Patience, planning and diversification are key to navigating a rocky economy that has made real estate development more difficult, according to Paul Ciminelli, president and CEO of Ciminelli Real Estate. “It’s real challenging times,” he said. “You’re looking at the overall economy, and there’s a lot of headwinds.” Development opportunities are fewer and further between right now as interest rates rise and banks pull back on lending. But Ciminelli Real Estate is more than just a developer or investor. The company has long diversified its offerings, which provides a measure of protection when times are tough. The same economic factors that are slowing down development are driving new customers to the company’s other initiatives, Ciminelli said.
The company’s property management arm is doing brisk business as property owners face tough questions about what to do with their spaces. The company’s brokerage and consulting services, operated in partnership with national real estate firm Newmark, is thriving for similar reasons. Newmark Ciminelli represents anyone looking to buy, sell or lease. The tumult in the office market means there’s plenty of tenants looking for new space, and plenty of property owners looking for new tenants. “Our Newmark arm has gotten a lot of business because of this,” Ciminelli said. Meanwhile, on the development side, Ciminelli Real Estate is biding its time. “In general, we’re always looking for opportunities, whether the market is on an upswing or a downswing,” Ciminelli said. Ciminelli Real Estate is the third-largest commercial real estate developer in Western New York, with about 11.5 million square feet in its local portfolio. The company has about 230 employees, and several offices in Florida in addition to its Buffalo headquarters.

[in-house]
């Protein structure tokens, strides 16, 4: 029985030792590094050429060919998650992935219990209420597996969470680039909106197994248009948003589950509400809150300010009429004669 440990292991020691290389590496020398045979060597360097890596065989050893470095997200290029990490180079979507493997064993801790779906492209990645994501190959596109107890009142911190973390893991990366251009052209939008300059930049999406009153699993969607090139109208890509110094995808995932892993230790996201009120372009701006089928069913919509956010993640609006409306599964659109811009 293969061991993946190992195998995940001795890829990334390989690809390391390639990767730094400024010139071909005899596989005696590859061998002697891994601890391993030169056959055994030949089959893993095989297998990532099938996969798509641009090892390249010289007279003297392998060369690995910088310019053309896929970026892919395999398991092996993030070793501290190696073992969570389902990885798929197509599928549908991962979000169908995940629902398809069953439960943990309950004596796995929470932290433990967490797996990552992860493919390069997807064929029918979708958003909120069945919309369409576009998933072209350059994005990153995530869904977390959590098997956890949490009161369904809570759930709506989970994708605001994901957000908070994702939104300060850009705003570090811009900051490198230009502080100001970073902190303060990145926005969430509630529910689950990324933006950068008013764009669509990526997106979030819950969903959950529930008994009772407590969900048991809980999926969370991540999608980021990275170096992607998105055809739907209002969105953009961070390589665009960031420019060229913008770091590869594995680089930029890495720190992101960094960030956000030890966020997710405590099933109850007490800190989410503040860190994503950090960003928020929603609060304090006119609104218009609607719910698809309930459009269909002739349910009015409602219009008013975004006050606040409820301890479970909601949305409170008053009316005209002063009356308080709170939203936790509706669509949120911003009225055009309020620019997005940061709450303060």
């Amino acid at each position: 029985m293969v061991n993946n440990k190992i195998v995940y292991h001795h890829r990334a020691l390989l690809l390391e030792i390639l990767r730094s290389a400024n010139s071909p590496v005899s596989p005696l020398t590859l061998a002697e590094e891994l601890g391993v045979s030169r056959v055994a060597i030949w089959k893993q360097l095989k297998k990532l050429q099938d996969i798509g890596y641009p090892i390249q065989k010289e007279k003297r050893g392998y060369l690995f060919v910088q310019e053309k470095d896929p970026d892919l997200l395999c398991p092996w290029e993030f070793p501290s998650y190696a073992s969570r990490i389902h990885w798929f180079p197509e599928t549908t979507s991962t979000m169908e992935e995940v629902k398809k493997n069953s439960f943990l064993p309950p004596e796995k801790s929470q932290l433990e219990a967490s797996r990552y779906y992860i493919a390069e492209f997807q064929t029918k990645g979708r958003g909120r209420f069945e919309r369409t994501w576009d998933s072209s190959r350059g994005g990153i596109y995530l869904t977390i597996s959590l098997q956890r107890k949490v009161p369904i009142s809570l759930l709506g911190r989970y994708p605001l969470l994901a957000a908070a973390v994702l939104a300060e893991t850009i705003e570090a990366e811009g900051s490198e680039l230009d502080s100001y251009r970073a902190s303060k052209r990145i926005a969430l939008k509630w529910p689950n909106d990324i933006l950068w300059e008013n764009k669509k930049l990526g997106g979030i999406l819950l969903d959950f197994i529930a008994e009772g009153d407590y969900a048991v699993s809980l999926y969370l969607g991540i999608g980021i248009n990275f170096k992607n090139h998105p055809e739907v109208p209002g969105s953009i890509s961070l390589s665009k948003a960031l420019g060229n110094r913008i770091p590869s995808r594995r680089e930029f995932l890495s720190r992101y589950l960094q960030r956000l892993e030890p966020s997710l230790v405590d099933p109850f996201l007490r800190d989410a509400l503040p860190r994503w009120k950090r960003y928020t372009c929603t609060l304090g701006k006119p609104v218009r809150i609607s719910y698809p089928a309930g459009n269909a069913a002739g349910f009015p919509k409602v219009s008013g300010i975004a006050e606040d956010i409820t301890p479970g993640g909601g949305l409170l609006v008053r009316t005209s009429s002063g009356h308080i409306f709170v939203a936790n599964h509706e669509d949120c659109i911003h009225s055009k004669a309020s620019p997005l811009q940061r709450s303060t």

The company is wrapping up several large Western New York projects — the 716 Health building and Roswell Park Scott Bieler Amherst Center, both in Amherst, and the Lafayette Court building on Main Street in Buffalo. It doesn’t have any other major local projects in the immediate future, which means it can keep its powder dry. Now is the time to invest in pre-development work, getting projects lined up while waiting for economic conditions to improve. “You want to get ready to go, and then figure out the proper time to pull the trigger,” Ciminelli said. Buffalo’s real estate market remains relatively healthy for a secondary market, he said. “In spite of what’s going on with the economy and remote work, the region is doing OK,” he said.